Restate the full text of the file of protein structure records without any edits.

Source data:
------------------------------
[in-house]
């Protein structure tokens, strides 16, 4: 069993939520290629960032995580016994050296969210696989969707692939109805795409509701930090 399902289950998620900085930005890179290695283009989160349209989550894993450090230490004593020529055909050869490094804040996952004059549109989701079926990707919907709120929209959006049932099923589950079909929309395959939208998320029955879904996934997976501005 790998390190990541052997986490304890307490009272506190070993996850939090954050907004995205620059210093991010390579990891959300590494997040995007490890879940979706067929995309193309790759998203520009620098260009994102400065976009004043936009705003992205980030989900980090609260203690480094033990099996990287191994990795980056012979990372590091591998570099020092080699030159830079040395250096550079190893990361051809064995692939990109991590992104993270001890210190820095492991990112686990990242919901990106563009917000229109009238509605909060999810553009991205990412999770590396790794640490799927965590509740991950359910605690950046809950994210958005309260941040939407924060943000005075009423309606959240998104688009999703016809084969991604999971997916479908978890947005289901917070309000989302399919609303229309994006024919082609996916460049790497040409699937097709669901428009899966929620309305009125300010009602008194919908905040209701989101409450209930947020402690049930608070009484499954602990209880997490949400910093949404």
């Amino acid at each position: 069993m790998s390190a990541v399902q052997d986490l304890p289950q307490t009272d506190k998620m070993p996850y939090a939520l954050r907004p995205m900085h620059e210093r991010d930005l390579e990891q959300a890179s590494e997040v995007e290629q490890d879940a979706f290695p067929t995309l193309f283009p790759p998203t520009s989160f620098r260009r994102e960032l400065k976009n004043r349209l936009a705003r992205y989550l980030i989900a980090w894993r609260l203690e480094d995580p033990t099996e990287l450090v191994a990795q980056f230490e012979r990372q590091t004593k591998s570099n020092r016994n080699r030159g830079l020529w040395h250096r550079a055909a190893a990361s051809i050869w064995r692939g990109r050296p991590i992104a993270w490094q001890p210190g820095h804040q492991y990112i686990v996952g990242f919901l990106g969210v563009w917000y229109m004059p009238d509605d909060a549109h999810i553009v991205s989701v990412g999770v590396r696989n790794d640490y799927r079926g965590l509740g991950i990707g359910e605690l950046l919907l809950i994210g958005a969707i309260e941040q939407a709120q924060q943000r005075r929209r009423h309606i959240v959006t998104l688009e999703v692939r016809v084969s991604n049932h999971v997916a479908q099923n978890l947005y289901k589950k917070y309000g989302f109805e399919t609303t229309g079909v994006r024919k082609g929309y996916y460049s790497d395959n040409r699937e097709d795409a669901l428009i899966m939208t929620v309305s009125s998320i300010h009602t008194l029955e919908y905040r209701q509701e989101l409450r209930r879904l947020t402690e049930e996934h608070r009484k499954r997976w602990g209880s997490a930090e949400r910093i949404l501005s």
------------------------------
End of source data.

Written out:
[in-house]
């Protein structure tokens, strides 16, 4: 069993939520290629960032995580016994050296969210696989969707692939109805795409509701930090 399902289950998620900085930005890179290695283009989160349209989550894993450090230490004593020529055909050869490094804040996952004059549109989701079926990707919907709120929209959006049932099923589950079909929309395959939208998320029955879904996934997976501005 790998390190990541052997986490304890307490009272506190070993996850939090954050907004995205620059210093991010390579990891959300590494997040995007490890879940979706067929995309193309790759998203520009620098260009994102400065976009004043936009705003992205980030989900980090609260203690480094033990099996990287191994990795980056012979990372590091591998570099020092080699030159830079040395250096550079190893990361051809064995692939990109991590992104993270001890210190820095492991990112686990990242919901990106563009917000229109009238509605909060999810553009991205990412999770590396790794640490799927965590509740991950359910605690950046809950994210958005309260941040939407924060943000005075009423309606959240998104688009999703016809084969991604999971997916479908978890947005289901917070309000989302399919609303229309994006024919082609996916460049790497040409699937097709669901428009899966929620309305009125300010009602008194919908905040209701989101409450209930947020402690049930608070009484499954602990209880997490949400910093949404």
């Amino acid at each position: 069993m790998s390190a990541v399902q052997d986490l304890p289950q307490t009272d506190k998620m070993p996850y939090a939520l954050r907004p995205m900085h620059e210093r991010d930005l390579e990891q959300a890179s590494e997040v995007e290629q490890d879940a979706f290695p067929t995309l193309f283009p790759p998203t520009s989160f620098r260009r994102e960032l400065k976009n004043r349209l936009a705003r992205y989550l980030i989900a980090w894993r609260l203690e480094d995580p033990t099996e990287l450090v191994a990795q980056f230490e012979r990372q590091t004593k591998s570099n020092r016994n080699r030159g830079l020529w040395h250096r550079a055909a190893a990361s051809i050869w064995r692939g990109r050296p991590i992104a993270w490094q001890p210190g820095h804040q492991y990112i686990v996952g990242f919901l990106g969210v563009w917000y229109m004059p009238d509605d909060a549109h999810i553009v991205s989701v990412g999770v590396r696989n790794d640490y799927r079926g965590l509740g991950i990707g359910e605690l950046l919907l809950i994210g958005a969707i309260e941040q939407a709120q924060q943000r005075r929209r009423h309606i959240v959006t998104l688009e999703v692939r016809v084969s991604n049932h999971v997916a479908q099923n978890l947005y289901k589950k917070y309000g989302f109805e399919t609303t229309g079909v994006r024919k082609g929309y996916y460049s790497d395959n040409r699937e097709d795409a669901l428009i899966m939208t929620v309305s009125s998320i300010h009602t008194l029955e919908y905040r209701q509701e989101l409450r209930r879904l947020t402690e049930e996934h608070r009484k499954r997976w602990g209880s997490a930090e949400r910093i949404l501005s």